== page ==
What Would Happen If We Didn’t Drink Enough Water
We all know that, along with oxygen, water is the essential substance for our body, but have you ever wondered why? Water does a whole lot more than just quench our thirst; it makes all our bodily functions possible. Let’s take a closer look at the effect of dehydration on each of our organs.
What Dehydration Does to The Brain
Being composed of 75% water, our brain needs to stay properly hydrated for its cells to function. Some of the major components of water – sodium, calcium, and potassium, are electrolytes that allow the transmission of electrical impulses between cells. And when our brain is in top form, we concentrate, think, and move better. When it doesn’t get enough water, dizziness, headaches, confusion, lack of energy, and a negative mood kick in.
What Dehydration Does to The Digestive System
The most obvious effect of dehydration on digestion will be constipation, but there are other underlying problems that you might not notice right away. For instance, we tend to compensate our need for water by eating more, especially unhealthy foods. This naturally leads to weight gain and the problems that it brings forth, i.e. high blood pressure, cholesterol, heart disease, etc. Another effect of dehydration is an imbalance in your stomach’s pH: when the stomach becomes too acidic, the probability of acid reflux and ulcers increase.
What Dehydration Does to Heart Health
When you are well hydrated, your blood contains upwards of 90% water, which eases circulation and thus makes your heart’s job much more efficient because it doesn’t need as much power to pump the blood through veins. When dehydrated, however, blood becomes thicker, leading to hypertension. Your body also tries to decrease water loss in your cells by building up cholesterol in the veins.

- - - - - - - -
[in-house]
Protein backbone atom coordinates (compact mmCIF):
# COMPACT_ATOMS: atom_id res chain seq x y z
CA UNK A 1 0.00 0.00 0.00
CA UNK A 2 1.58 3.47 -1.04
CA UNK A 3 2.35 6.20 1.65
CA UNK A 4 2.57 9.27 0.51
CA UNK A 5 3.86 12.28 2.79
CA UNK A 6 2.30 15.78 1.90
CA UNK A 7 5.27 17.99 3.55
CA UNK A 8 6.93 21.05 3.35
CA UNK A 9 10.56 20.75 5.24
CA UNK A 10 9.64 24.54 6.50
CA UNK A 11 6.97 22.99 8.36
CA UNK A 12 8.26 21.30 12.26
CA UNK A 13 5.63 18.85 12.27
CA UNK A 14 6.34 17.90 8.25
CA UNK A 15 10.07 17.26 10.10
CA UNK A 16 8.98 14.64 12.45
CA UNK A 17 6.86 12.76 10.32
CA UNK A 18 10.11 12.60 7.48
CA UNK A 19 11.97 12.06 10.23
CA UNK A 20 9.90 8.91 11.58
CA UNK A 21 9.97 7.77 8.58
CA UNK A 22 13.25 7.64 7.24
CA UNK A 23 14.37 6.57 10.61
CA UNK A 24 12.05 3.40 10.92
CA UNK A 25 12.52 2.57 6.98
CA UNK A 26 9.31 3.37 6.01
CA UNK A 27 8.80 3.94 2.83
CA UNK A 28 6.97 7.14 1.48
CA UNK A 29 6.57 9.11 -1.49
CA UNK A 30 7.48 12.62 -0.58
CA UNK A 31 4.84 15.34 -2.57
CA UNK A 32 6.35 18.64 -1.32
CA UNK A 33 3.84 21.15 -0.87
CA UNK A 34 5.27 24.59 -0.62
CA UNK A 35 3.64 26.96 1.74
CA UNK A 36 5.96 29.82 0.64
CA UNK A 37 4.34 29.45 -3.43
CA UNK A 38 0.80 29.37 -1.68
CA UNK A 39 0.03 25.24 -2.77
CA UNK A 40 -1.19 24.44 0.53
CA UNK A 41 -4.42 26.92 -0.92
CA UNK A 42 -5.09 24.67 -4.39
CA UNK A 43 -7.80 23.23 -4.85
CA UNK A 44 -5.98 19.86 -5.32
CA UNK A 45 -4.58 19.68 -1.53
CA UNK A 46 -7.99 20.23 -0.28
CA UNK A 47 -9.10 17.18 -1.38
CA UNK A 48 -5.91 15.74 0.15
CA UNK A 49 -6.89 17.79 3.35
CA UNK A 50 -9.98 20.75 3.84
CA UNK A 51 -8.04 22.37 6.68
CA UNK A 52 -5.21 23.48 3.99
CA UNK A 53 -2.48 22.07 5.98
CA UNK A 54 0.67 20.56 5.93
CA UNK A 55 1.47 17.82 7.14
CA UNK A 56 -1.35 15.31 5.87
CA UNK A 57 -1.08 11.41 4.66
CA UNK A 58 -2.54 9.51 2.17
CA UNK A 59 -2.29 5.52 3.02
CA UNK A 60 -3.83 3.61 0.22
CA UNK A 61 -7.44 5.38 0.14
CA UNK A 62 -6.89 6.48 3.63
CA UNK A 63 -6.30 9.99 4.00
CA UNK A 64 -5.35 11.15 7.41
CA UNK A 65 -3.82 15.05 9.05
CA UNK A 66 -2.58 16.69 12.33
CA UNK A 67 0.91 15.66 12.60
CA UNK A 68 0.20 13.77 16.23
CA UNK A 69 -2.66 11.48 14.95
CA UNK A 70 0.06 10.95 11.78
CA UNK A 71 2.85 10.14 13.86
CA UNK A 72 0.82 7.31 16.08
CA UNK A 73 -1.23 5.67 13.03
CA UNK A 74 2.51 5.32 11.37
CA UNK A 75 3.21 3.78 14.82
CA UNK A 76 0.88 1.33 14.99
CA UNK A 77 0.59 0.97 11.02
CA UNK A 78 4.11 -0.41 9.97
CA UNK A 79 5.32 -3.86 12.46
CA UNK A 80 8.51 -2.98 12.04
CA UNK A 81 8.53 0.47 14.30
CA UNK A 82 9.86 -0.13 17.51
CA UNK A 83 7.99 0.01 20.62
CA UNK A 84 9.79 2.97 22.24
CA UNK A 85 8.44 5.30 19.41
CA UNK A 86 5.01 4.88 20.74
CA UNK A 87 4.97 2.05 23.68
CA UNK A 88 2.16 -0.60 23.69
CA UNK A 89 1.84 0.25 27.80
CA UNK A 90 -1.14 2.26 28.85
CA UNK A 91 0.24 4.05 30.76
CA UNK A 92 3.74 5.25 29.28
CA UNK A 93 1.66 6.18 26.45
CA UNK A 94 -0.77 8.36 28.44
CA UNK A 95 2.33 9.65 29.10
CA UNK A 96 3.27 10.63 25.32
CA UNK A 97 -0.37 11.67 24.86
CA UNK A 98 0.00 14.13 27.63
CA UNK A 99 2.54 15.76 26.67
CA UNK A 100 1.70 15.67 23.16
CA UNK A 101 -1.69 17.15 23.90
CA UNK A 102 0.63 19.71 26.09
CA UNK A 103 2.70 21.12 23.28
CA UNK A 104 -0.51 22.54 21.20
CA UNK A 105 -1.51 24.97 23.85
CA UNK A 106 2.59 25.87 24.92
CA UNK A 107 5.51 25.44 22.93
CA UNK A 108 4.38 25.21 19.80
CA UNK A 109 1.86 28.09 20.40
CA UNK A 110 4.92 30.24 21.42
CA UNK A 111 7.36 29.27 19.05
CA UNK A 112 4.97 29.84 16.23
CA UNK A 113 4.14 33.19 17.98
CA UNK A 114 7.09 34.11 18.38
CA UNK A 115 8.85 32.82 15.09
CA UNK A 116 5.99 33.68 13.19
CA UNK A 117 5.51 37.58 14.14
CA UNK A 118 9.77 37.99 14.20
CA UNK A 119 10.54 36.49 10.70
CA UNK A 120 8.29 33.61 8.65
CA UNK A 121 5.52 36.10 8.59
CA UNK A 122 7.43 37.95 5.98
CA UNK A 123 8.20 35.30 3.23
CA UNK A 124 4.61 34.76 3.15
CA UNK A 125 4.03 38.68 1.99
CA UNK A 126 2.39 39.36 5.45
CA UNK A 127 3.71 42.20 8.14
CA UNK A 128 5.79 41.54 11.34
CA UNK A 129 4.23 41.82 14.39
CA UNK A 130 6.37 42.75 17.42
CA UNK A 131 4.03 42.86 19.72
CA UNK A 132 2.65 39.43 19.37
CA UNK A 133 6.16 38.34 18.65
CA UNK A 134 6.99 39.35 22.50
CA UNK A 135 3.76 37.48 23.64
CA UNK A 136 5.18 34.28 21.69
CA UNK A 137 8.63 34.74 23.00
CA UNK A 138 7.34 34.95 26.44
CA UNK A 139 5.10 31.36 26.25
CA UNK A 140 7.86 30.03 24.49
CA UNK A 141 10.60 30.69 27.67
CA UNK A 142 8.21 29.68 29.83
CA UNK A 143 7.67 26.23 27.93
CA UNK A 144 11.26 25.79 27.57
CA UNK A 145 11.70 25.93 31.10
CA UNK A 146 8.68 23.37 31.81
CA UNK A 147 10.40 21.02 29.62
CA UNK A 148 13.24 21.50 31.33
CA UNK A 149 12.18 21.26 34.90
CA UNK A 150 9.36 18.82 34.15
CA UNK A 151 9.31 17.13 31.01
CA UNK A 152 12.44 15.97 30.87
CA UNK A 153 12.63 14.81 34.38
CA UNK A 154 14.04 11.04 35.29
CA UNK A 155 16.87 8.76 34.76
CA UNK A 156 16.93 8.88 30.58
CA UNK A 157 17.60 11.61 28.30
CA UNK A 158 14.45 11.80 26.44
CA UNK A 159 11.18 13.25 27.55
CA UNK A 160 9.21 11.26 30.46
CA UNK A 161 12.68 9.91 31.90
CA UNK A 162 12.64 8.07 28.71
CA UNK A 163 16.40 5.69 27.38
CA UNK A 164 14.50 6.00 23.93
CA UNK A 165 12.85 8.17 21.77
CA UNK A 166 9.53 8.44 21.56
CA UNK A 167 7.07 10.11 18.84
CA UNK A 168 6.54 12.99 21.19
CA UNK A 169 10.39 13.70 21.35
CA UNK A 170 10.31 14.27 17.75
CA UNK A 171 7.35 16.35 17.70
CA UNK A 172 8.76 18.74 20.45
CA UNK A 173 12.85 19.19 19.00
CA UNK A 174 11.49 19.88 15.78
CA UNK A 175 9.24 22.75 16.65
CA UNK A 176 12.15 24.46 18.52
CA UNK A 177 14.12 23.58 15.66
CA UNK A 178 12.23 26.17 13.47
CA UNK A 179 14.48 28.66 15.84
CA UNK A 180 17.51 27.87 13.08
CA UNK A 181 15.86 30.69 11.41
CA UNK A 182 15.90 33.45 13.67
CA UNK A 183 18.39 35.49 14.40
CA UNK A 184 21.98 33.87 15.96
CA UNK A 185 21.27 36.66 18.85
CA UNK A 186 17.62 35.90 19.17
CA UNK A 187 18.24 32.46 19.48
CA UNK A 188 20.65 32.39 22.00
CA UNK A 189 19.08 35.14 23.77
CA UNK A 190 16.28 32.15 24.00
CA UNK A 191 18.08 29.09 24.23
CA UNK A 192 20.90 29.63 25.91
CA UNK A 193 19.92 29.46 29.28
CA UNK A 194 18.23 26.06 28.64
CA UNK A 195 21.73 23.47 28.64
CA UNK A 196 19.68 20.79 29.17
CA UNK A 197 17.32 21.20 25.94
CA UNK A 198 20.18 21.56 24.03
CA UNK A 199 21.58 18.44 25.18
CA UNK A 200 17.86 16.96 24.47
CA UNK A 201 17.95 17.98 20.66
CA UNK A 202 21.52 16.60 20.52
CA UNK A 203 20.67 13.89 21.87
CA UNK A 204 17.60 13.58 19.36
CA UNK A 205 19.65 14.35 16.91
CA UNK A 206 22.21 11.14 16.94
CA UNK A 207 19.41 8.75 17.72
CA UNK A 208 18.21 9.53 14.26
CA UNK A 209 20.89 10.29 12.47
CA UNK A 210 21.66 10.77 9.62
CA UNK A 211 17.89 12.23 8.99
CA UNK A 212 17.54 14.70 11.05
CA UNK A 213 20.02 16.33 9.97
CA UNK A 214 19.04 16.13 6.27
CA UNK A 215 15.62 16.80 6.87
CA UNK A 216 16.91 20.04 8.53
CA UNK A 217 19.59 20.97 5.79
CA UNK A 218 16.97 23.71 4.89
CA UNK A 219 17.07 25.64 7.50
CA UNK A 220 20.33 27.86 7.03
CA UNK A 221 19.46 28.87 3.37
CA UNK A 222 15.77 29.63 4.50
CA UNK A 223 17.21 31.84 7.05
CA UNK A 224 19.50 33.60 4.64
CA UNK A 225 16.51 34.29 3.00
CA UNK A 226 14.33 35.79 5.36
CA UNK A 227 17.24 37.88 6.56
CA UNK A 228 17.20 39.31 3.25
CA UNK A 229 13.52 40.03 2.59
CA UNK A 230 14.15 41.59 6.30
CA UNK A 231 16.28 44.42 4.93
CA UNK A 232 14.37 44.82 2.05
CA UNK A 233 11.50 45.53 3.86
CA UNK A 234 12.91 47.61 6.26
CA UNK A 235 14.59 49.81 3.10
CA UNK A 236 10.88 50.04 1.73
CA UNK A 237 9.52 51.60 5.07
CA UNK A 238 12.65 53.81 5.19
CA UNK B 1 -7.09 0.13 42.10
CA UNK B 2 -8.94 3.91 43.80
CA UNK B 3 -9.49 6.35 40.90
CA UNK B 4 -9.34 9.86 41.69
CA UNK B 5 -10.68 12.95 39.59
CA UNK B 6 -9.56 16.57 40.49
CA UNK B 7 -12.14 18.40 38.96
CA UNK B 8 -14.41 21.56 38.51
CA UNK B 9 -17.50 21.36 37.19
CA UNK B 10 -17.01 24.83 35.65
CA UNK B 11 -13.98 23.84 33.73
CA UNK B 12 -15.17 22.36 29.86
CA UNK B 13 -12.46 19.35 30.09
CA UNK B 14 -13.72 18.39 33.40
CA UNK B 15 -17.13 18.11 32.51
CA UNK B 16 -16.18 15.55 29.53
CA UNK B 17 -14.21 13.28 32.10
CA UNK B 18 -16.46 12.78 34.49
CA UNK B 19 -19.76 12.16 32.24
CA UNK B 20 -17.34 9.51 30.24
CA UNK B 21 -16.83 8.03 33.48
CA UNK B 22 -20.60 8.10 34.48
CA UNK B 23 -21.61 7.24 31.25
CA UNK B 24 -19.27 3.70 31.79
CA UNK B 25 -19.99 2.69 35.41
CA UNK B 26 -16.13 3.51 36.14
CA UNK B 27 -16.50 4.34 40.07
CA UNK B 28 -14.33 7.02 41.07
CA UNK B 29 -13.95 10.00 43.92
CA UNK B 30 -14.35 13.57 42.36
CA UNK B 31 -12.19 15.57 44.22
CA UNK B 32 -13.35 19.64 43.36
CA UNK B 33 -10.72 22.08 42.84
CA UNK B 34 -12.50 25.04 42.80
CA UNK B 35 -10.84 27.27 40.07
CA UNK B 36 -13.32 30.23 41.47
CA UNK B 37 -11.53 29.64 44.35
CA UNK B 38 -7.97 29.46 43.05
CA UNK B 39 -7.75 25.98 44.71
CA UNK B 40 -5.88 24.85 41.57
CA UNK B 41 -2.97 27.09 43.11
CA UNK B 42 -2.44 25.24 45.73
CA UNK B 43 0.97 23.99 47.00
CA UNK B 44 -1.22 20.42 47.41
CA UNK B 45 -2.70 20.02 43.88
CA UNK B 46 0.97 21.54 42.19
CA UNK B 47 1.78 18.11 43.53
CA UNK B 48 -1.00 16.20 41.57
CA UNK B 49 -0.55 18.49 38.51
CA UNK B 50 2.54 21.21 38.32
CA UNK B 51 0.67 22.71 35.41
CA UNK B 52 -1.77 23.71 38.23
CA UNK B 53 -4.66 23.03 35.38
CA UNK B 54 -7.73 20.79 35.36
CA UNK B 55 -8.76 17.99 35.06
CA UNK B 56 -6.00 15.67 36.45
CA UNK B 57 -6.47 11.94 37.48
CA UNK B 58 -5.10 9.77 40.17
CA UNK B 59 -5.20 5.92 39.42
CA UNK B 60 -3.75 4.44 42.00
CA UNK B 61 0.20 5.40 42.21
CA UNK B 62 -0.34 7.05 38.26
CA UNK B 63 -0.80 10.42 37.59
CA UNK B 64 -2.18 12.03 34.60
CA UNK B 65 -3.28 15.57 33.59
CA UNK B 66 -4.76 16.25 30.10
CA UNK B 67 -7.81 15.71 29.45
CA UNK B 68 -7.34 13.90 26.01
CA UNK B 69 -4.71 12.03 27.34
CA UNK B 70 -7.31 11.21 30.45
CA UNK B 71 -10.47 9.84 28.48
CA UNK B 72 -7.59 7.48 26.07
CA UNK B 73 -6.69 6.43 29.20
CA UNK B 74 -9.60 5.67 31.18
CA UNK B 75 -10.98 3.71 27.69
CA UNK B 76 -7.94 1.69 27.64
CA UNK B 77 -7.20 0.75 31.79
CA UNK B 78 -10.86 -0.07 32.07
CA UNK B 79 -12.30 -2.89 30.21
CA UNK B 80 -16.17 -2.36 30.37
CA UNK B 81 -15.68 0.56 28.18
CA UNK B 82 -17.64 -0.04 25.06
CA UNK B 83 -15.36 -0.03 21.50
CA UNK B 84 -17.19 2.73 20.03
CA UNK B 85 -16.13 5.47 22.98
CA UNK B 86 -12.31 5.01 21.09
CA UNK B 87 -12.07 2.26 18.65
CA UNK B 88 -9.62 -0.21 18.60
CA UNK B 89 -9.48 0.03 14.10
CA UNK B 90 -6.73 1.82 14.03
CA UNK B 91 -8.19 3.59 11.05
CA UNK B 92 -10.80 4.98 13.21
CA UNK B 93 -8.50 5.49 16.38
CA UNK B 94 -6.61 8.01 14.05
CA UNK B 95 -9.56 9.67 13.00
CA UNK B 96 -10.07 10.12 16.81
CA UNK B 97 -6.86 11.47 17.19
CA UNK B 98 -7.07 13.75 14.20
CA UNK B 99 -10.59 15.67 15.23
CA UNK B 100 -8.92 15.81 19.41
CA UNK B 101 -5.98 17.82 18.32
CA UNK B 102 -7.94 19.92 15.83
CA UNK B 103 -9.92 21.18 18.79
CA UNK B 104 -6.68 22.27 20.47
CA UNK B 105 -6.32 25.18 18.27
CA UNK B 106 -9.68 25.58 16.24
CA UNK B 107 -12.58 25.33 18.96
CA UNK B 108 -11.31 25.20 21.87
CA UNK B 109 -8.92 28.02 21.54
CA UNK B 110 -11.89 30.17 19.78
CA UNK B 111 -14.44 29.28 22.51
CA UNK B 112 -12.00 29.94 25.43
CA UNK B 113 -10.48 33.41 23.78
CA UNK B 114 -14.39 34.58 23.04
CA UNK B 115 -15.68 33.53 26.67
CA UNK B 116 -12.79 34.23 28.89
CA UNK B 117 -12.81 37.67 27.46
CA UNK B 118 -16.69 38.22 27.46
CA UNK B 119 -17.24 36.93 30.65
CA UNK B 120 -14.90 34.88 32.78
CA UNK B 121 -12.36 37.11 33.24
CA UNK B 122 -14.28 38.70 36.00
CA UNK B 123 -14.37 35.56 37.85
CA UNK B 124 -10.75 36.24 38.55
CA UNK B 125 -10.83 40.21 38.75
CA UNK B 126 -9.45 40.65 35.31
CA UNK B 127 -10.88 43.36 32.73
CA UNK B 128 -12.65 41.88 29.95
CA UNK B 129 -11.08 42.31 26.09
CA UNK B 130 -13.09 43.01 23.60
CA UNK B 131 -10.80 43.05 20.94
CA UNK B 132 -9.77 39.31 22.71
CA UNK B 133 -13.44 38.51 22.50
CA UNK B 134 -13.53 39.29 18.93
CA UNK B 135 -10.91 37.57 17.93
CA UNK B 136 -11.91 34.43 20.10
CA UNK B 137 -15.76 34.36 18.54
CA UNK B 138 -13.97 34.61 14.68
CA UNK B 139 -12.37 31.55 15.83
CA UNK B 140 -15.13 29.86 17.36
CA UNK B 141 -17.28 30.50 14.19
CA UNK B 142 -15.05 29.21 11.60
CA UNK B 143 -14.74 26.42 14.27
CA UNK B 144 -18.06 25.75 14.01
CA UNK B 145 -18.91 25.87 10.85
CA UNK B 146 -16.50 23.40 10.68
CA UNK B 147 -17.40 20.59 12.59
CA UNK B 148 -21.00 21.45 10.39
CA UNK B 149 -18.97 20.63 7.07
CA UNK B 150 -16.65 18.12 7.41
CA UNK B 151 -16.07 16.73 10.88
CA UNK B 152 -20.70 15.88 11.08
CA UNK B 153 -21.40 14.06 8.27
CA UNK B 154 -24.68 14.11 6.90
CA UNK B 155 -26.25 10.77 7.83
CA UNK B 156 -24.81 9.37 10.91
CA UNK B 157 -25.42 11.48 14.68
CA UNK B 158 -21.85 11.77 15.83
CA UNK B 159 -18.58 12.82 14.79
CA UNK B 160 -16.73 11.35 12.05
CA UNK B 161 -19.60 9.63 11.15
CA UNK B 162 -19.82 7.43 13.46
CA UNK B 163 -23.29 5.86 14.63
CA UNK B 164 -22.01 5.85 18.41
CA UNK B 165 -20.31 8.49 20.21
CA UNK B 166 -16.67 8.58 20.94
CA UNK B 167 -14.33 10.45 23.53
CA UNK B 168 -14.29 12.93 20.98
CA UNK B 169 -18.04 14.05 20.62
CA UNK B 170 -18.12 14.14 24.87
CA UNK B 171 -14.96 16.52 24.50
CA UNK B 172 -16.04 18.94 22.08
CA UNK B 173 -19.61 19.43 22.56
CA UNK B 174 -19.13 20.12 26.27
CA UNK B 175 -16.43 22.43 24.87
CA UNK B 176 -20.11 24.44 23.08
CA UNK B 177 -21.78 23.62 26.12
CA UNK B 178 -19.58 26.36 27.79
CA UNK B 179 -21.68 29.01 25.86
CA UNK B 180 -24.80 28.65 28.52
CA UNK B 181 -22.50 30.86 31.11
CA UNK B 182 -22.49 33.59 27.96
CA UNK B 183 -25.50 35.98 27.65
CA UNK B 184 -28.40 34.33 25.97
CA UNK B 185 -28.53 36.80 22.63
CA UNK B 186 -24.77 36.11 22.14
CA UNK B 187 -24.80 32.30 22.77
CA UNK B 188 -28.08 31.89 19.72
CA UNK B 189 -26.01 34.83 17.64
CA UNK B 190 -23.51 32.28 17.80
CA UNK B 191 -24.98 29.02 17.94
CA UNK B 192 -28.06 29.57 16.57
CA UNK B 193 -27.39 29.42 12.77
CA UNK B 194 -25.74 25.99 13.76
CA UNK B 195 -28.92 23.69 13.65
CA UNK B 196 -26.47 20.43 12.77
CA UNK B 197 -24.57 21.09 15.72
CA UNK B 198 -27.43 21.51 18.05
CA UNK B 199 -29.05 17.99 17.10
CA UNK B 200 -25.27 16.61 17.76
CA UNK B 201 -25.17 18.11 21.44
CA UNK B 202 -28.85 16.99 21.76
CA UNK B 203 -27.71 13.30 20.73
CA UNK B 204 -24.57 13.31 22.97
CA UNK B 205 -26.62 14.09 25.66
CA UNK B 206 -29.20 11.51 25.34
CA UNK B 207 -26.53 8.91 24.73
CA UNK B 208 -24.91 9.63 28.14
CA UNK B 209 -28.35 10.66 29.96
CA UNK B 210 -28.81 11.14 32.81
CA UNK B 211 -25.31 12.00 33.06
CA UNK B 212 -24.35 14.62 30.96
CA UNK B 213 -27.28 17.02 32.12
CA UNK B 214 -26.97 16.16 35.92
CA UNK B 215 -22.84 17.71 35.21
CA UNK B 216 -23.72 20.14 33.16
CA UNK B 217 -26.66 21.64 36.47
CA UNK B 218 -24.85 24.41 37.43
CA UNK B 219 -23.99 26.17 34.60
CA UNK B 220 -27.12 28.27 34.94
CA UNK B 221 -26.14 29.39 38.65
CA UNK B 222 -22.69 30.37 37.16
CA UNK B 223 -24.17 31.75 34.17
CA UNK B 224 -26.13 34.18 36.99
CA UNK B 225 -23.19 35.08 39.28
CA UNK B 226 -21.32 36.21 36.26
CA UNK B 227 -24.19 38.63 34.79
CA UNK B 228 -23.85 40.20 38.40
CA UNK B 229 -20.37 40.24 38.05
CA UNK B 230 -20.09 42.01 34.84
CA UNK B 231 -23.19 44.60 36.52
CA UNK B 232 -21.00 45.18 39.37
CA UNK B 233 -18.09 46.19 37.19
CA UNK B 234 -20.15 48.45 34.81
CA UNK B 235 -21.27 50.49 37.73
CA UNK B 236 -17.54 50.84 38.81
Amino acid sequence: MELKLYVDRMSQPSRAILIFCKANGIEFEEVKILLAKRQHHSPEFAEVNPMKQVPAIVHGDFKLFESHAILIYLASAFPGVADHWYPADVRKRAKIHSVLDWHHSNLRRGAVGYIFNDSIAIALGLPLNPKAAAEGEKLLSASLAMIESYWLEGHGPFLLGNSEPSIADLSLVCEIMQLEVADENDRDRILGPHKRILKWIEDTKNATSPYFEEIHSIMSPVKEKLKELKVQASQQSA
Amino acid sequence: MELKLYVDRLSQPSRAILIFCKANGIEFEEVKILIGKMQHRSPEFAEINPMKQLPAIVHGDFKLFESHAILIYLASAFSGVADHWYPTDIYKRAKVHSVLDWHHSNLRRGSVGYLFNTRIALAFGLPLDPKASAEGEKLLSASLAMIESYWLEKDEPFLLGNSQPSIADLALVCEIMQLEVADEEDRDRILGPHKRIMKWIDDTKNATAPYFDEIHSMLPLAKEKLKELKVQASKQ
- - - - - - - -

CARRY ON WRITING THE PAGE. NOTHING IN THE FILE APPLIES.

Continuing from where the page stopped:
What Dehydration Does to The Respiratory System
One of the functions of water is clearing airways and lungs to prevent mucus buildup, which obstructs breathing and leads to inflammation and production of histamine, the main causes of asthma and bronchitis.
What Dehydration Does to The Kidneys
One of the roles of our kidneys is flushing out toxins through urine, and when there isn’t enough water, the kidneys retain whatever water is left and stop producing urine. Eventually, since toxins are building up, kidney stones form, and if they’re large enough, they lead to kidney failure or infection.
What Dehydration Does to Bones and Joints
By providing bones with enough calcium and other nutrients, and by keeping the joints lubricated enough to move without painful friction, water can help prevent and relieve painful conditions like arthritis, rheumatism, and osteoporosis. That’s why not getting enough water can make it difficult and painful for you to move.
What Dehydration Does to the Skin
The dangers of dehydration are not only internal. More important than hydrating the skin from the outside is hydrating it from the inside, as dehydration will make your skin visibly dry, cracked, and less elastic, and might cause acne.
While it’s imperative to drink the recommended 6-8 glasses of water daily, it’s equally important that you drink quality water, which we examine in depth here.
How much water do you drink lately and what positive effects have you gained? Share your experience in the comments below!